Sustainability is something of a buzz word at present, and quite rightly, even if it does seem sometimes that some approaches to it are somewhat opportunistic.
So bear with me whilst I take you back ten years to 2011. I don't recall how it was we arranged to meet, but Sue Currie from Netherton Foundry came to see me to show me the range of cast iron products that they were then producing. She and her husband Neil had, and still have, a flourishing foundry in South Shropshire and I don't now recall why we took it no further at the time(probably that we already do a range of cast iron?), but anyway we didn't. About 2 or 3 years ago Babette and I started to see at the trade shows, that some specialist manufacturers were beginning to get into uncoated pans in one guise or another in quite a big way and this prompted me to look at a number of different companies such as De Buyer from France and Kuhn Rikon from Switzerland producing either steel or iron pans. And it was whist I was digesting these two, both of whom very kindly sent me samples to use, that I eventually recalled my meeting with Sue from 10 years before.
I ended up looking at their website and was astonished at how their ranges had mushroomed. They now had frying pans ranging from 20cm (8") to 36cm (14"), shallow casseroles (I'm always a sucker for these ever since I owned my first Le Creuset Buffet pan back in the 80's) in a variety of sizes, Then Woks that, like the frying pans, are pre seasoned, (I'll come back to that) and bakeware in the guise of bread tins and lovely bread cloches with or without a griddle base, and so the list goes on. And importantly, I assumed from their look that they were steel rather than cast iron. Le Creuset are the only people who make cast iron "properly" in my opinion, that's to say they have the ability to make really thin cast iron that's still strong for the job and therefore makes it far more useable than their competition. Lovers of Staub (French), Lodge(American) and Chinese Cast iron products are free to disagree with me, I just think you are misinformed.... or very strong? Anyway back to Netherton. It turns out that my assumption was wrong, and in fact the pans were "Iron" and not steel (I'll come back to this in a moment as well.)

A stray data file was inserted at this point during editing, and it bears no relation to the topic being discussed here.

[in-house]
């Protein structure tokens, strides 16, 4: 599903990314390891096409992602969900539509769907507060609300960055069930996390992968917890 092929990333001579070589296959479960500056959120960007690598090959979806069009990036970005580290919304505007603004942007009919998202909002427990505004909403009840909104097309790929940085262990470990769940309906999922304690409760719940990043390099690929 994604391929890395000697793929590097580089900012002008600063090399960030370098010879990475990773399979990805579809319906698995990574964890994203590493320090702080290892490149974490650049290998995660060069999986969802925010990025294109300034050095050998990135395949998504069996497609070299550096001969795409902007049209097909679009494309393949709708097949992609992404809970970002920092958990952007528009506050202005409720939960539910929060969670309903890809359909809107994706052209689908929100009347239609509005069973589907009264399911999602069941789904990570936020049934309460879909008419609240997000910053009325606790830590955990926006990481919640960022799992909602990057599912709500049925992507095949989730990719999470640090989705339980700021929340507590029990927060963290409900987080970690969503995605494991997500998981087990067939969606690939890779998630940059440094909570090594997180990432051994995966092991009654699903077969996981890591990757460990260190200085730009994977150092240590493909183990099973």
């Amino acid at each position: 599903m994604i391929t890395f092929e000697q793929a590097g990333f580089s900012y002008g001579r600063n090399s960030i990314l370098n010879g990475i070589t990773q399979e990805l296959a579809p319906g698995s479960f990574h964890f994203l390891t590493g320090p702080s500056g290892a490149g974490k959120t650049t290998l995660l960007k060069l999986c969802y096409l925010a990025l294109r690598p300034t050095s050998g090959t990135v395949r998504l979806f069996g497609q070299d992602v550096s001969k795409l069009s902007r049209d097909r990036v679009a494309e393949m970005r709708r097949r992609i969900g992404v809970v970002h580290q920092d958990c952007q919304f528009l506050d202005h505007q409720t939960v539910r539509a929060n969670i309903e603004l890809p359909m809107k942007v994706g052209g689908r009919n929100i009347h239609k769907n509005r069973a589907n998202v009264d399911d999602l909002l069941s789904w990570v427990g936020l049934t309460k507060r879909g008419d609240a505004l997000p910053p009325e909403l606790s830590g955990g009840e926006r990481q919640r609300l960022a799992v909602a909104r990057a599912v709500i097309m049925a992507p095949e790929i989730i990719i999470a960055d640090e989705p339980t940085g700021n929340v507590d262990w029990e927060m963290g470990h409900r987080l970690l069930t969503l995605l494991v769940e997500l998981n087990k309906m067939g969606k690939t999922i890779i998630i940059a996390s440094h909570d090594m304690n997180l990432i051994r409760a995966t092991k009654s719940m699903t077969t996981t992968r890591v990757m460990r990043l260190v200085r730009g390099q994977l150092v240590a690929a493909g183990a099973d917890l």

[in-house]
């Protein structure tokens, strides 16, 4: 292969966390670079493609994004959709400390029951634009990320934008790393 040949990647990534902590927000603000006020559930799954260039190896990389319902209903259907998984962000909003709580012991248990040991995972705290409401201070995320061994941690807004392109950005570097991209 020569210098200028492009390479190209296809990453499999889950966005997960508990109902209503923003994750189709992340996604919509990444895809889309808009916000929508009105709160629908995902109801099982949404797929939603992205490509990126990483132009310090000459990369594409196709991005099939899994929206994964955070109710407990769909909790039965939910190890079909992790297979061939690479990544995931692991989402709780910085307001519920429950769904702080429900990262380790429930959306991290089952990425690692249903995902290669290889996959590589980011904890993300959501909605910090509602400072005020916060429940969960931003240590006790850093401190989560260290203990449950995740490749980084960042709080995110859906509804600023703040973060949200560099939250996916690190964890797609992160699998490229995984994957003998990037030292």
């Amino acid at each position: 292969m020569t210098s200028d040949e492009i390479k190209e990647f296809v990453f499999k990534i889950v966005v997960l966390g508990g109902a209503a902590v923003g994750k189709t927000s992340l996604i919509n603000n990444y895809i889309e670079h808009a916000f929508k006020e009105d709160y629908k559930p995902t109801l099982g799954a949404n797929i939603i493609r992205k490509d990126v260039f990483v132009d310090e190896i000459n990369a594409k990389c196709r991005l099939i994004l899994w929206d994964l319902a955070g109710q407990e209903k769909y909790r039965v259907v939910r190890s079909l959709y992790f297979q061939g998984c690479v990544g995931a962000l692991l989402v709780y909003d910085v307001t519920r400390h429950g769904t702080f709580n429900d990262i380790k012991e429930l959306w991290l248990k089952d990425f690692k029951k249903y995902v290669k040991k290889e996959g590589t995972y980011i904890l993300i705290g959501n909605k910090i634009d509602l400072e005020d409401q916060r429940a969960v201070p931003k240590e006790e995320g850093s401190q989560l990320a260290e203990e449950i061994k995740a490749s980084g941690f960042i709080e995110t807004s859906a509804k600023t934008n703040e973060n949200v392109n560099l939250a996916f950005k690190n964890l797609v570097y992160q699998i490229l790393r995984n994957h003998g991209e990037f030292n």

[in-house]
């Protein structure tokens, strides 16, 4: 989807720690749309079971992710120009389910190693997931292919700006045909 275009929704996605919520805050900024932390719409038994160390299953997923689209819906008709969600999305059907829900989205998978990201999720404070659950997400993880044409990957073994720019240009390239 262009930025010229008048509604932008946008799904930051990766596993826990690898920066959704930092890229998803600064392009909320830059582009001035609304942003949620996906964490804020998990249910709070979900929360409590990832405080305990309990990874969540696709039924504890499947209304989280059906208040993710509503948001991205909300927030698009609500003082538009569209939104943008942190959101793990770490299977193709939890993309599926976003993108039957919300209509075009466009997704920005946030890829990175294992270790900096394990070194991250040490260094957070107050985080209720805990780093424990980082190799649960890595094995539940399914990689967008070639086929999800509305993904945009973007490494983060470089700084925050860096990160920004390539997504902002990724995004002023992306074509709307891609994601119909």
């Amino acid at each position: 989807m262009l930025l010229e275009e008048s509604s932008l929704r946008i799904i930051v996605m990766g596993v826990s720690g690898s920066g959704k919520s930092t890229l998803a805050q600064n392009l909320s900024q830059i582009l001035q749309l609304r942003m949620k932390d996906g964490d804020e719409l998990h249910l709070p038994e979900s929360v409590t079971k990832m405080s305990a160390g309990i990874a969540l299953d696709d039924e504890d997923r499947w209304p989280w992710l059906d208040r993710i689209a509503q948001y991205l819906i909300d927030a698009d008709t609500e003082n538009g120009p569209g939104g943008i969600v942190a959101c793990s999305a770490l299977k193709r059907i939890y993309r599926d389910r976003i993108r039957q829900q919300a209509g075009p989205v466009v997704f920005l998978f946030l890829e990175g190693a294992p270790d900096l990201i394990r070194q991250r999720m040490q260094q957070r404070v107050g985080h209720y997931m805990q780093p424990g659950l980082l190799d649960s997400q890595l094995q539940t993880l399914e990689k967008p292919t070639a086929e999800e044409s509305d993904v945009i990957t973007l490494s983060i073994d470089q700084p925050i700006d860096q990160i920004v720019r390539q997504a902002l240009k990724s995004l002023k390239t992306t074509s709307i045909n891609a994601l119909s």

I then sent Sue an email apologising for the slight delay (10years) and received a very understanding response. We talked through the ranges on the phone and the only fly in the ointment was that the this was in April this year and last week we received our first delivery. So is this Sue's revenge for me keeping her waiting 10 years....no I believe not. She describes their business as a cottage industry and if I were to compare them to my favourite cast iron brand then that might describe them, but I believe that their success is the reason for the long delays and that in the process they have risen way above cottage industry levels.